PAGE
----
Submitted by Susanne Bacon
The very first vacation I remember was when I was barely four. My family took a long train trip from Stuttgart to the Baltic Sea. I will never forget the sensual experience of that first seaside vacation, and maybe it has triggered my love for all things maritime. You can imagine how much it means to me to be close to the sea here in Western Washington. Even though the German seaside is so very different from the one we have here.
The first time I set foot on the beach in Ocean Shores, I was flustered that you actually had to look out for cars. I knew that there are beaches in this world where people drive instead of walking. The Netherlands have them as well. To me the concept, besides serving indeed as an alternative road from A to B, as it used to be before actual roads were built, is not enticing at all. I love beaches that are for pedestrians only. The tranquility and the purity of the air are like balm for body and soul. And a bit of exercise to reach the waterline from the beach entrance is quite welcome to me.
I have enjoyed countless vacations by the North Sea in my early twenties through my late 30s because the natural aerosol that you breathe during a long beach walk healed my hay fever and asthma for two years in a row. Better than any medication in fact. So, long beach walks were part of those vacations. And when I didn’t walk, I hired a beach basket, that is a recliner inside a wicker shell or open tent. Some people used to build a sand wall all around theirs, decorated with stones and shells, as in “my home is my sandcastle”. In later years this got more and more discouraged, as it adds to the erosion of beaches. And it can turn access to other beach baskets quite a hike. Needless to say the fun of beach baskets is unknown over here.
Instead I find people camp out on the Washington beaches with camping chairs and tables they carry along. Often enough an open fire is lit, and people sit around barbequing or cooking off clams and crabs. It looks extremely romantic at a day’s end: these dots of fire at the bottom of the dunes, with people huddling around, the sound of laughter in the air. This is something I have never spotted anywhere in Germany.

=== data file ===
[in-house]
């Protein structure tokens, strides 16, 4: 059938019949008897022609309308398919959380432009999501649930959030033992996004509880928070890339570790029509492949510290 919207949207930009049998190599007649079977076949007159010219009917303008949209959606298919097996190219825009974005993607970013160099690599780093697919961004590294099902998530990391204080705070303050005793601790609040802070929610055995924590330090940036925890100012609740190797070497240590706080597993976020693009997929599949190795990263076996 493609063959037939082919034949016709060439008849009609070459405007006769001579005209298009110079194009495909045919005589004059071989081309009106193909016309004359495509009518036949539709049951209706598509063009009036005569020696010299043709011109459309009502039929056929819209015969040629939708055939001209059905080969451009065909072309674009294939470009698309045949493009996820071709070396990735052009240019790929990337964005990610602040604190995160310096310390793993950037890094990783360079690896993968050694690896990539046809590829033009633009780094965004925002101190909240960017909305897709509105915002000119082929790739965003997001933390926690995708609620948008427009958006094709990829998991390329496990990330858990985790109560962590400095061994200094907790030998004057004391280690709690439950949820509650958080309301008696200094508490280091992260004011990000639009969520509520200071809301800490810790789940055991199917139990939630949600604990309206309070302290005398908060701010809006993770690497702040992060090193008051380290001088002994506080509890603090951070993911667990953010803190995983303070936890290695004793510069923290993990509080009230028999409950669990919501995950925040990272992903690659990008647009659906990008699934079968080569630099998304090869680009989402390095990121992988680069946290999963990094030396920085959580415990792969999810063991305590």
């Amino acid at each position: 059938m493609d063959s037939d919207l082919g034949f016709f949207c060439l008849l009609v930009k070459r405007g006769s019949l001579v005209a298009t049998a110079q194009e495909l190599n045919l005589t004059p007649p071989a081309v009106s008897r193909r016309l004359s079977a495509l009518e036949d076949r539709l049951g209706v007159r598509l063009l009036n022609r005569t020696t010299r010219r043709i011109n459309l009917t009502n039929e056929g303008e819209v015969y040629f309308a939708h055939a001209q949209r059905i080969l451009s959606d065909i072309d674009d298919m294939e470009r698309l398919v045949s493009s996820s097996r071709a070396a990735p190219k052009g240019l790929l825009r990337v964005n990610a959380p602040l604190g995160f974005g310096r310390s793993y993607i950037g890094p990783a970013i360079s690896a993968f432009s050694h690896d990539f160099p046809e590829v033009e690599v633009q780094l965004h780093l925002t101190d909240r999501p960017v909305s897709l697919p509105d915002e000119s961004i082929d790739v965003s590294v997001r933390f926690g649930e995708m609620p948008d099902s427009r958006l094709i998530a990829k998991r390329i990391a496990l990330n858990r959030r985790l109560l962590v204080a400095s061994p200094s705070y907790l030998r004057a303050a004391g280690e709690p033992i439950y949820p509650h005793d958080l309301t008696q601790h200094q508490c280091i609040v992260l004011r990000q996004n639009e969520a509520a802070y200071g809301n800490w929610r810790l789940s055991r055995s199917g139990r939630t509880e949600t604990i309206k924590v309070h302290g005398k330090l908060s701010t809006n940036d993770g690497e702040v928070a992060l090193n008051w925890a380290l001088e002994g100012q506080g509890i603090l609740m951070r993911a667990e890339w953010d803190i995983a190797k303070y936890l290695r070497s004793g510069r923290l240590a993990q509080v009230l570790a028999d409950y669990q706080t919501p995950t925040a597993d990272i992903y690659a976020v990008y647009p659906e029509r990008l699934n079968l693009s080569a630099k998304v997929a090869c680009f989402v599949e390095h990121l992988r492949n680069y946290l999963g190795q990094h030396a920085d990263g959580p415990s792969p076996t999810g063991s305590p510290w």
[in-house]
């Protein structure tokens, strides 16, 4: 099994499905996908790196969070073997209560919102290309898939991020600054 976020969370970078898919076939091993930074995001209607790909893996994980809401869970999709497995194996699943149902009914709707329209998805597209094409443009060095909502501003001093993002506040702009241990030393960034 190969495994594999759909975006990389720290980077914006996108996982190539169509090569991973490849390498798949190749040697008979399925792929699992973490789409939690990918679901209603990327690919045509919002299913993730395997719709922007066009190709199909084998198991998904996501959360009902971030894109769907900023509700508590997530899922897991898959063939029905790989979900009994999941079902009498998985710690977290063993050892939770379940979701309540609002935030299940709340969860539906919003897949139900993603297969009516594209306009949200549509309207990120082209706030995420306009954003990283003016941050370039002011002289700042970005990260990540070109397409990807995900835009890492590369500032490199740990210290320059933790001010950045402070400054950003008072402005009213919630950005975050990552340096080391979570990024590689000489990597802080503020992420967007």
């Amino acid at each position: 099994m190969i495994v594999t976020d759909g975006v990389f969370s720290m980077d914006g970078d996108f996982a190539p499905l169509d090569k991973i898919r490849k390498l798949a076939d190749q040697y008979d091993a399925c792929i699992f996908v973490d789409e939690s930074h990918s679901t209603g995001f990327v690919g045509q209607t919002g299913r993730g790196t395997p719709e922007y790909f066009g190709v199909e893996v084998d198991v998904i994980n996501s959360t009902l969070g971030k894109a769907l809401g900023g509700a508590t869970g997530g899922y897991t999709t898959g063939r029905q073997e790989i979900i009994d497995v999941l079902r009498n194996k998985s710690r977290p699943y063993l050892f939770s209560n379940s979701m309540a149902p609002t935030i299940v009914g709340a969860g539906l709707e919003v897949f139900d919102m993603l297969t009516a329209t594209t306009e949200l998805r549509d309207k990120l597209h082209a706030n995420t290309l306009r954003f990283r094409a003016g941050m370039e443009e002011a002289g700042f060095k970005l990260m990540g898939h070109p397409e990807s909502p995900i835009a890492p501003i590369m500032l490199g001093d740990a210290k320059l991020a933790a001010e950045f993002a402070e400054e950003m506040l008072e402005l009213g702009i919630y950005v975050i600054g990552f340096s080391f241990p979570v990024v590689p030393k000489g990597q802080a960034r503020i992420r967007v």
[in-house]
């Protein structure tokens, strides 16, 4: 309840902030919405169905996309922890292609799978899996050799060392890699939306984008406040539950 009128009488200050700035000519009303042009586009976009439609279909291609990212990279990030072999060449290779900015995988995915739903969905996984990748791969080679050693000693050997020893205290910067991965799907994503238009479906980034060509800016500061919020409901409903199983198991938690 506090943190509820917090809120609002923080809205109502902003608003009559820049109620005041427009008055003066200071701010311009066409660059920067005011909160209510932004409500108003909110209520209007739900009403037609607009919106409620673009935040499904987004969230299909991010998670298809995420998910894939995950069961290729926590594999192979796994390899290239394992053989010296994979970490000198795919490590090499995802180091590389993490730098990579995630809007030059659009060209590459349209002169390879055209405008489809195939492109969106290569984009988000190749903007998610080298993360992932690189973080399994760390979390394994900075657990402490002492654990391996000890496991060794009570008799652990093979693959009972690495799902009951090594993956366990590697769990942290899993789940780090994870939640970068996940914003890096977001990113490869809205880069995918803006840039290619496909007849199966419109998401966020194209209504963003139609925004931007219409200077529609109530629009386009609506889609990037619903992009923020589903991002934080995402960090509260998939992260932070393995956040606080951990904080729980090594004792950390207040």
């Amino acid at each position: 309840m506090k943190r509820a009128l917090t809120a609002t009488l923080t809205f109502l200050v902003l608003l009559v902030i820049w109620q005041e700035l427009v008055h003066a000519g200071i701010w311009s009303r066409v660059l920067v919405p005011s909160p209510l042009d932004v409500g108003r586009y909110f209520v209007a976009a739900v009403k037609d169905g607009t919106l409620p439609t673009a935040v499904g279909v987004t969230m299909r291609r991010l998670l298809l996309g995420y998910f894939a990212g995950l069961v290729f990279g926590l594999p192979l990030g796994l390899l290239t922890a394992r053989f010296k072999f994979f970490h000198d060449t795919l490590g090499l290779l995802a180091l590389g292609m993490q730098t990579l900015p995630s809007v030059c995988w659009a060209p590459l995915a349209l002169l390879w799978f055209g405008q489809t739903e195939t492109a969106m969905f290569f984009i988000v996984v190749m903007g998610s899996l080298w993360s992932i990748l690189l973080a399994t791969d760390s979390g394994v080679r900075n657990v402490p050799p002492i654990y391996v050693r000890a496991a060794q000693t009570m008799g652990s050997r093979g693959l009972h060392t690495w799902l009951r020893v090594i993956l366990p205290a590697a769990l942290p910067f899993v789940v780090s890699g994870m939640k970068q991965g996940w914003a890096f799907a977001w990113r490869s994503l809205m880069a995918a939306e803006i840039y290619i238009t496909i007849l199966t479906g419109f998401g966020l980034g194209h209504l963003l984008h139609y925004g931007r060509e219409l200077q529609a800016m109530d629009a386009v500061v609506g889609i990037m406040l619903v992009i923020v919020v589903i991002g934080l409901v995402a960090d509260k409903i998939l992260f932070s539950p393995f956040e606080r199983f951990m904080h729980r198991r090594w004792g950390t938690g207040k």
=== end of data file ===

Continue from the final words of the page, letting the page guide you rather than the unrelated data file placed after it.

Instead, you find sheds with glass-sheltered beer gardens right on the boardwalk in Germany. A hearty pea or barley stew, waffles, red berry compote with vanilla sauce, semolina pudding, sausages or deep-fried fish and chips are the most common fare. Farter towards town, you find cafes and restaurants on the spa promenades. And often enough a concert shell with at least one concert a day during the tourist season.
Actually, I found one place in Western Washington where the flair with its dunes, boardwalks, and town (in spite of the different style of architecture) filled with restaurants and tourist attractions comes pretty close to the German North Sea coast – Long Beach, the farther up north you go, the closer. It even smells similar! And the beach up north, at Leadbetter Point State Park, is entirely car-free, which makes it even more similar.
Oh, to enjoy a long beach walk and then go to a beach bar for fish and chips or salad, to imbibe the fresh, salty air and indulge in some simple seafood! When I was still a single in my late 30s back in Germany, I dreamed of retiring some place near the North Sea one day. Life has twisted things even a little more in my favor. Isn’t it simply awesome that my home is only ten minutes from the Sound and maybe 90 minutes’ drive from the Pacific beaches now?! The language and the continent may be a bit different, and a lot of the coastline is way more dramatic than the one in Germany. But I wouldn’t know which beaches I like better – either have their unique beauty.